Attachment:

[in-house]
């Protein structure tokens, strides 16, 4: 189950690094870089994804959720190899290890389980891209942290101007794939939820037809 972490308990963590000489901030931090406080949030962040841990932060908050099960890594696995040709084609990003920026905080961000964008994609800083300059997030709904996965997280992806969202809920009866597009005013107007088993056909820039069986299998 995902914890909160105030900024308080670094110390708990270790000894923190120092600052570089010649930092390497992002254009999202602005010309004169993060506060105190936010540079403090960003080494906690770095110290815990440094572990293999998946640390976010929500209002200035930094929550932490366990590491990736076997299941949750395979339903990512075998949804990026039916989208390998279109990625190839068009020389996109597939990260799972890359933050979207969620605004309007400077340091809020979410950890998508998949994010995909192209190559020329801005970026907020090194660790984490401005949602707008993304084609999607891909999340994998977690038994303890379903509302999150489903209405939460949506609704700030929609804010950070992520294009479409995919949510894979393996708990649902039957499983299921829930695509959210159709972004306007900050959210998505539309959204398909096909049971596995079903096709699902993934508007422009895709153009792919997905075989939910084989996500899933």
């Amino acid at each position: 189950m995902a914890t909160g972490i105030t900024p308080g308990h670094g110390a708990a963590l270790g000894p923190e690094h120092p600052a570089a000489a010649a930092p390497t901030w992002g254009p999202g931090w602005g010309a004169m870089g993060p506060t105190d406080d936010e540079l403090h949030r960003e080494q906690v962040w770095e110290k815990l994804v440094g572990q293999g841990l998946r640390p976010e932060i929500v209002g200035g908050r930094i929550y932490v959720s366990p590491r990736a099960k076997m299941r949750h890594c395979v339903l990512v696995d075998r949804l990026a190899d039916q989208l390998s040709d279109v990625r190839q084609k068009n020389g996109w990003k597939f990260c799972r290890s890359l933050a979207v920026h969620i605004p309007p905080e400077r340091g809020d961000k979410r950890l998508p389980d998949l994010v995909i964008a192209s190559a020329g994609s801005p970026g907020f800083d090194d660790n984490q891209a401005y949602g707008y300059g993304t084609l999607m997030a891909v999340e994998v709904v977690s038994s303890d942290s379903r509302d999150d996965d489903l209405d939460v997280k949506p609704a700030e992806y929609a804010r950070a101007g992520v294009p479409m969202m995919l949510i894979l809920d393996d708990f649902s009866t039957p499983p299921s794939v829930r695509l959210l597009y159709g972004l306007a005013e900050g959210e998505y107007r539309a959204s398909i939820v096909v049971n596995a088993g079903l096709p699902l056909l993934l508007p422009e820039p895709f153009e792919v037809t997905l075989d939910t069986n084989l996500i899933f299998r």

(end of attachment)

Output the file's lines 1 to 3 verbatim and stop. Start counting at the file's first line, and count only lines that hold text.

[in-house]
């Protein structure tokens, strides 16, 4: 189950690094870089994804959720190899290890389980891209942290101007794939939820037809 972490308990963590000489901030931090406080949030962040841990932060908050099960890594696995040709084609990003920026905080961000964008994609800083300059997030709904996965997280992806969202809920009866597009005013107007088993056909820039069986299998 995902914890909160105030900024308080670094110390708990270790000894923190120092600052570089010649930092390497992002254009999202602005010309004169993060506060105190936010540079403090960003080494906690770095110290815990440094572990293999998946640390976010929500209002200035930094929550932490366990590491990736076997299941949750395979339903990512075998949804990026039916989208390998279109990625190839068009020389996109597939990260799972890359933050979207969620605004309007400077340091809020979410950890998508998949994010995909192209190559020329801005970026907020090194660790984490401005949602707008993304084609999607891909999340994998977690038994303890379903509302999150489903209405939460949506609704700030929609804010950070992520294009479409995919949510894979393996708990649902039957499983299921829930695509959210159709972004306007900050959210998505539309959204398909096909049971596995079903096709699902993934508007422009895709153009792919997905075989939910084989996500899933």
């Amino acid at each position: 189950m995902a914890t909160g972490i105030t900024p308080g308990h670094g110390a708990a963590l270790g000894p923190e690094h120092p600052a570089a000489a010649a930092p390497t901030w992002g254009p999202g931090w602005g010309a004169m870089g993060p506060t105190d406080d936010e540079l403090h949030r960003e080494q906690v962040w770095e110290k815990l994804v440094g572990q293999g841990l998946r640390p976010e932060i929500v209002g200035g908050r930094i929550y932490v959720s366990p590491r990736a099960k076997m299941r949750h890594c395979v339903l990512v696995d075998r949804l990026a190899d039916q989208l390998s040709d279109v990625r190839q084609k068009n020389g996109w990003k597939f990260c799972r290890s890359l933050a979207v920026h969620i605004p309007p905080e400077r340091g809020d961000k979410r950890l998508p389980d998949l994010v995909i964008a192209s190559a020329g994609s801005p970026g907020f800083d090194d660790n984490q891209a401005y949602g707008y300059g993304t084609l999607m997030a891909v999340e994998v709904v977690s038994s303890d942290s379903r509302d999150d996965d489903l209405d939460v997280k949506p609704a700030e992806y929609a804010r950070a101007g992520v294009p479409m969202m995919l949510i894979l809920d393996d708990f649902s009866t039957p499983p299921s794939v829930r695509l959210l597009y159709g972004l306007a005013e900050g959210e998505y107007r539309a959204s398909i939820v096909v049971n596995a088993g079903l096709p699902l056909l993934l508007p422009e820039p895709f153009e792919v037809t997905l075989d939910t069986n084989l996500i899933f299998r």